The Black Owls and Zuleika Dobson

My most recent novel, The Black Owls, an Oxford Nightmare (A-Argus Books, Sept., 2013), is a tribute of sorts to a book first published more than a hundred years ago–Zuleika Dobson, or an Oxford Love Story, by Sir Max Beerbohm.  Zuleika is a broad satire of life at the University of Oxford around the beginning of the last century.  Beerbohm took as his principal conceit that the appearance of a beautiful young illusionist–visiting her grandfather, the Warden of Judas College– inspires the Duke of Dorset–first among all the students at Oxford–to promise suicide if she would not have him, an oath that quickly spreads to the rest of the (all male) student body.  While this premise works its way through boat races, club dinners and even a performance by Zuleika herself, Sir Max–an 1890 alumnus of Merton College, Oxford–chronicles the beauty, traditions and peculiarities of his beloved Oxford and its denizens.  The book appears on nearly all of the lists of great novels of the 20th century.  I highly recommend it.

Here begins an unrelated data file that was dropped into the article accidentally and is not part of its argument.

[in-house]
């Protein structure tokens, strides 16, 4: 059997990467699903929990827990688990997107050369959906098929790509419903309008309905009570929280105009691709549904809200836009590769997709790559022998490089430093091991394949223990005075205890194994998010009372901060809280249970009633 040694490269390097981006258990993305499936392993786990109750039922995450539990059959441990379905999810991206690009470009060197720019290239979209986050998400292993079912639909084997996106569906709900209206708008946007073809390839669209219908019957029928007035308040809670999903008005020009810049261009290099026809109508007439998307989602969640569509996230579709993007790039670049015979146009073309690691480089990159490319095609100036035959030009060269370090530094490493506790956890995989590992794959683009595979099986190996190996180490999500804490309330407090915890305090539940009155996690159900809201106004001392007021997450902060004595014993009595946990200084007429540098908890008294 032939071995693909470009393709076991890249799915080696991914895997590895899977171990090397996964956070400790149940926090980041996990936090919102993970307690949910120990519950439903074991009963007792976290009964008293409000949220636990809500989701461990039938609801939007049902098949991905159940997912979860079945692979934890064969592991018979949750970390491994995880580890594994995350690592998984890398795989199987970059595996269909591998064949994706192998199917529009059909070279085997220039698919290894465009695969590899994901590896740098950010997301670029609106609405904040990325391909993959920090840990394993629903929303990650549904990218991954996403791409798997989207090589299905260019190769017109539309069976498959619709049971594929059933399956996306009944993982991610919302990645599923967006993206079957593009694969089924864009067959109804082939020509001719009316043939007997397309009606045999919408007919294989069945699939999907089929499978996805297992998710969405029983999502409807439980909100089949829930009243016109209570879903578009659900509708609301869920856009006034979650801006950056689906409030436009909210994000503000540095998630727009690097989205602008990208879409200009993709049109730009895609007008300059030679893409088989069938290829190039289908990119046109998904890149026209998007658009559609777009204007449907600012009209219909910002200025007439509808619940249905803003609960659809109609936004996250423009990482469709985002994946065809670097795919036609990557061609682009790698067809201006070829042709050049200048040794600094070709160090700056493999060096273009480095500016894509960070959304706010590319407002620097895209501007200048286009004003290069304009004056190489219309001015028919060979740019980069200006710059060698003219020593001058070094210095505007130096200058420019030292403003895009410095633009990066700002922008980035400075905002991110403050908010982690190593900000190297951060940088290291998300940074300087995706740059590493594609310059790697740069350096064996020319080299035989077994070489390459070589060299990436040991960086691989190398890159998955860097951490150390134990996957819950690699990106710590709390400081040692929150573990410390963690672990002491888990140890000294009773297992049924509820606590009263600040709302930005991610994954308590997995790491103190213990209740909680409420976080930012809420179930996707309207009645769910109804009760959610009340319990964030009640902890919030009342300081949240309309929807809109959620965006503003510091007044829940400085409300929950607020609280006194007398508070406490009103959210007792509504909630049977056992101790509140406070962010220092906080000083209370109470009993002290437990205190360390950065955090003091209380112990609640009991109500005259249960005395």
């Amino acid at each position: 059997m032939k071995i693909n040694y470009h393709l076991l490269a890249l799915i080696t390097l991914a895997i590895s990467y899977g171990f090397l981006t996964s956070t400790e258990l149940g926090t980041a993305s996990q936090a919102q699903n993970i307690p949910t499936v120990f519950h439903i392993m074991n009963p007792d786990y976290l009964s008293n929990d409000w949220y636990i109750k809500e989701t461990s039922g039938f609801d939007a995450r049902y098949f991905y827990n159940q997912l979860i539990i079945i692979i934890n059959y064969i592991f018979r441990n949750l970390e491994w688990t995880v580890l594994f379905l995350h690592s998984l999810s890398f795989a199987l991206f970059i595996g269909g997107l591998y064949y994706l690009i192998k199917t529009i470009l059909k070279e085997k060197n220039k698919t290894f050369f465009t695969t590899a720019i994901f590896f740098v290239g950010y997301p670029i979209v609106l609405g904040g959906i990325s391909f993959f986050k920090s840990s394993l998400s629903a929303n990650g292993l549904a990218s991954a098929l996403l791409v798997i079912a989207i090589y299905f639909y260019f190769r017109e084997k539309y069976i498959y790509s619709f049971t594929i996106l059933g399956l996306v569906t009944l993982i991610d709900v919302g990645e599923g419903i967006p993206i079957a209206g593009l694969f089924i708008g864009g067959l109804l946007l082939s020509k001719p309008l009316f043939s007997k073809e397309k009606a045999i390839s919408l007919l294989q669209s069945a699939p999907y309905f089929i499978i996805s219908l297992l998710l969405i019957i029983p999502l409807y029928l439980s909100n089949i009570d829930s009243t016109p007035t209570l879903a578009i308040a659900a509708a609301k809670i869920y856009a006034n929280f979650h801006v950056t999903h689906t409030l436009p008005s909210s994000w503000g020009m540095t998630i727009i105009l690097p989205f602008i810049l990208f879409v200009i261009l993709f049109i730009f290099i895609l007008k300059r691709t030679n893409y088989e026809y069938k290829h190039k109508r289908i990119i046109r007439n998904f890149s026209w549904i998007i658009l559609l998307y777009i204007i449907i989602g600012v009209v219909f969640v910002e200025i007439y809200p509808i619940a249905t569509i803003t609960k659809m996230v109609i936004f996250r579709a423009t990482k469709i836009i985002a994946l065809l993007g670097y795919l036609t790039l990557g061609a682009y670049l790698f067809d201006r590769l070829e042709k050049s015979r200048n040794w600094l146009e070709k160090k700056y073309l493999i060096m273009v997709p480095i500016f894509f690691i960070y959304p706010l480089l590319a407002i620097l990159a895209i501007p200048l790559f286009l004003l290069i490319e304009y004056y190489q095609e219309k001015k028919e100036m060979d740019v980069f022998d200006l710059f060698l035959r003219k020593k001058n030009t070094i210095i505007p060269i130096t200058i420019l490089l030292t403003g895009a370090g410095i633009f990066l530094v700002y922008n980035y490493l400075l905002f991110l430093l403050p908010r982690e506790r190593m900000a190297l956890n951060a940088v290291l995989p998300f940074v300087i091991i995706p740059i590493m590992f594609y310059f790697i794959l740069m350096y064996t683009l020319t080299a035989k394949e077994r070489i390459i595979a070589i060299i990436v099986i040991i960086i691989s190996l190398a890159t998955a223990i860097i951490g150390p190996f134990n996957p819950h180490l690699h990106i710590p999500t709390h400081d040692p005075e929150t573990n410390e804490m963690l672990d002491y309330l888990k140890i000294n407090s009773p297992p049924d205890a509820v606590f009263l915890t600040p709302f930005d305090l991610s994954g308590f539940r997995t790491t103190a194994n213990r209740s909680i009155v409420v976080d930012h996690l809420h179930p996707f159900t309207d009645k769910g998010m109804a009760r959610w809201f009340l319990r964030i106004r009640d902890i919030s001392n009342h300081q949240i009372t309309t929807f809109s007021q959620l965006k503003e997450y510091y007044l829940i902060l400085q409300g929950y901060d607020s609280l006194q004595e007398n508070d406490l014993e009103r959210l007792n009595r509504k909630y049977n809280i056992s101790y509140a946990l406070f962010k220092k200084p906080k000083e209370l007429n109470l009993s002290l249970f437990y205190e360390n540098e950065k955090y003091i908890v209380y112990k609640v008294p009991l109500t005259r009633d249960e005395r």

The Black Owls is also set at Oxford late in the last century when terrorism–revealed by our ever more ubiquitous media–began to be a common concern.  Its plot revolves around a more serious proposition than Beerbohm’s–a bomb has been planted in Oxford and the hero has seven days to find it–but I’ve tried to treat Oxford as the beautiful, unique place it is.  The cover of the book is an aerial view of the University’s heart, Radcliffe Square.  Allusions to Zuleika are many–the title, the epigraphs, the jewelry worn by Lady Guinevere Markham, others.  One of the characters, Pamela Smythe-King, a former porn star, bears a striking resemblance to Zuleika, and there’s even an anagram to discover.  Dorset makes an appearance, and another fictitious college, this one called the College of the Prophet Muhammad, plays a large role.

I like to think that The Black Owls is a thoughtful thriller that raises serious questions as well as entertains its audience, and I hope that Zuleika Dobson adds a whimsy that readers will appreciate.


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